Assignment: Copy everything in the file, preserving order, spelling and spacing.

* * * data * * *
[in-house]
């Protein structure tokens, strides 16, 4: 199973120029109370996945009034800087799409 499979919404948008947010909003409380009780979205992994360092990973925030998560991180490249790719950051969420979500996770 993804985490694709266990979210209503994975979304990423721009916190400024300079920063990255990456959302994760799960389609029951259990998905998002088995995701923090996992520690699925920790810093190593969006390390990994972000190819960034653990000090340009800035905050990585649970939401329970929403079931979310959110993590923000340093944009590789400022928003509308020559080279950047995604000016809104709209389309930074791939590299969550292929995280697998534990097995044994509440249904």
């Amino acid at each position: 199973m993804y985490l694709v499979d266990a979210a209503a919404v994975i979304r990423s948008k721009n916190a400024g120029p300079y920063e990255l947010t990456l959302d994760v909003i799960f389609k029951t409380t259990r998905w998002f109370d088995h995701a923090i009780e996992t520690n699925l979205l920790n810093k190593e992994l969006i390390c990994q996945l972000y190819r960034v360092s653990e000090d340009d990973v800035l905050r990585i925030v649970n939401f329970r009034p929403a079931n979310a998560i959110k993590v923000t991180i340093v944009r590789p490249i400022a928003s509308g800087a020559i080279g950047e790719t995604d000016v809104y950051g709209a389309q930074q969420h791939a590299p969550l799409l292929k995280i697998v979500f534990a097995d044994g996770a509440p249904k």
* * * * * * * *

[in-house]
């Protein structure tokens, strides 16, 4: 199973120029109370996945009034800087799409 499979919404948008947010909003409380009780979205992994360092990973925030998560991180490249790719950051969420979500996770 993804985490694709266990979210209503994975979304990423721009916190400024300079920063990255990456959302994760799960389609029951259990998905998002088995995701923090996992520690699925920790810093190593969006390390990994972000190819960034653990000090340009800035905050990585649970939401329970929403079931979310959110993590923000340093944009590789400022928003509308020559080279950047995604000016809104709209389309930074791939590299969550292929995280697998534990097995044994509440249904």
């Amino acid at each position: 199973m993804y985490l694709v499979d266990a979210a209503a919404v994975i979304r990423s948008k721009n916190a400024g120029p300079y920063e990255l947010t990456l959302d994760v909003i799960f389609k029951t409380t259990r998905w998002f109370d088995h995701a923090i009780e996992t520690n699925l979205l920790n810093k190593e992994l969006i390390c990994q996945l972000y190819r960034v360092s653990e000090d340009d990973v800035l905050r990585i925030v649970n939401f329970r009034p929403a079931n979310a998560i959110k993590v923000t991180i340093v944009r590789p490249i400022a928003s509308g800087a020559i080279g950047e790719t995604d000016v809104y950051g709209a389309q930074q969420h791939a590299p969550l799409l292929k995280i697998v979500f534990a097995d044994g996770a509440p249904k």